Digital Phototesting the QX3 microscope

Well folks, After hearing about the QX3 microscope on Orchid, I
bought it to see if it really had any potential . For
Photography of jewelry, I don’t think it works at all.At this
point, i say save your money !!! There did not seem to be any
depth of field and the ring had to be practically sitting on
the lense.This was at 10x, the lowest power of the microscope.By
backing away slowly to a point where it might be possible to see
the whole ring, the ring was now visible , but it was now out of
focus. On the other hand, if you want to photograph the internal
structure of a diamond at 200x it might work! The settings
are fixed at 10X , 60 X , and 200 X If the person who said
they worked bought one of these , I would really like to know
what type of item and how you got it to work? It does work well
for looking at fleas :slight_smile: Daniel Grandi

Daniel, Here is the original post I sent in.

    A friend of mine is an engineer for a medical company that
produces extremely small endo-fectors for retrieving tissue
samples in arteries etc. These small forceps are photographed
using a simple toy produced by Mattel and Intel. It is a
microscope that actually interfaces with your parallel port
and the quality at 10X was incredible. I would say that other
than professionally taken pics, these are by far the best pics
I have ever seen, especially on detail and clarity. The best
part is that it costs approx. $90. Do not be fooled by this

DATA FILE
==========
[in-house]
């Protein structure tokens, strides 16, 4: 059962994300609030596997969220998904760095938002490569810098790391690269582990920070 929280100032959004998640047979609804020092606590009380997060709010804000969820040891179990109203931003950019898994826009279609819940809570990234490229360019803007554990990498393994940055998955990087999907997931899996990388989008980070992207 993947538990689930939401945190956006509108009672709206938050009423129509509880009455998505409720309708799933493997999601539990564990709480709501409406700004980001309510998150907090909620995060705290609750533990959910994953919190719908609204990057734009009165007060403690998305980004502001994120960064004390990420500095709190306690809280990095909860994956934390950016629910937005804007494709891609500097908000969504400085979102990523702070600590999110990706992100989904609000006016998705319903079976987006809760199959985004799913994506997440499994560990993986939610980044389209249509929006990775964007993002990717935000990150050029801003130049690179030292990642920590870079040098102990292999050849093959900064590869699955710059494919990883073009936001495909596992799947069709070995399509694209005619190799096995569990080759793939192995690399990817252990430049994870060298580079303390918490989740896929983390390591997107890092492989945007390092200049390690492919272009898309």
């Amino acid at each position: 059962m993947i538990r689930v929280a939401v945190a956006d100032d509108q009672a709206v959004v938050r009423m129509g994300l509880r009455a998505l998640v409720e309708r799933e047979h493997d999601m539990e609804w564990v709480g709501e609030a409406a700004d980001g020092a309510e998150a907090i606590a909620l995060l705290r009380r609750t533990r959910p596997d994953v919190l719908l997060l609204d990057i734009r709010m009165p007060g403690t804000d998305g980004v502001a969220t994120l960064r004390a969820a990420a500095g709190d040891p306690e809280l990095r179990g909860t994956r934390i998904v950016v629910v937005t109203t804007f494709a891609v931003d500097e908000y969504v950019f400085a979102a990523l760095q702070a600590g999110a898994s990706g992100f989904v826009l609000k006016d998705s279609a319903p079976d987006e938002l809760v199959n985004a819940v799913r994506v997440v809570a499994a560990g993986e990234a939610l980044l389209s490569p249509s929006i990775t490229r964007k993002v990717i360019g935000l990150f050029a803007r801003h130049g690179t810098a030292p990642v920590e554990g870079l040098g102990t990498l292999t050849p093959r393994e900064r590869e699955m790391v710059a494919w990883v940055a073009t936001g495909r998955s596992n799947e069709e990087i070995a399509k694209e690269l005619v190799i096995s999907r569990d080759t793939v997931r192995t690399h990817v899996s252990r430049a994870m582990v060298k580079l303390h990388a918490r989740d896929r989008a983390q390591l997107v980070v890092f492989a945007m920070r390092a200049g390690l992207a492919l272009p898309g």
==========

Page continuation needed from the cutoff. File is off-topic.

toy, it is for real. 

However when I saw your post it gave me food for thought and
therefore I called my friend to find out how he did the larger
pieces. His reply was that he took out the lense or lenses (not
sure how many and how, did not say) to gain a 1x or 1 to1 ratio
and was able to capture the larger image this way. I do not now
if it is a simple task or what was really involved in
dissasembling the plastic body. This was not intended as a solve
all application but as a solution for some practices of capturing
images. As you mentioned for stones at the 10x level it is
appropriate and as mentioned in my origininal post it does say
extremely small. It is at the end of the day the end user’s
discression whether it is a tool for them or not. Try the take out
lense procedure and see if this really is a viable solution or
not. Common sense will tell you right away that this is not for
bracelets etc and that it does have a limited work volume or
capture area. Now I have to sell my shares in Mattel :slight_smile: Best
Regards. Neil George.

– I looked at this for my grandson and decided that it is
neither a microscope nor a scanner, more toy than
anything. I bought a real microscope for him.

   ==Pisces   @mbm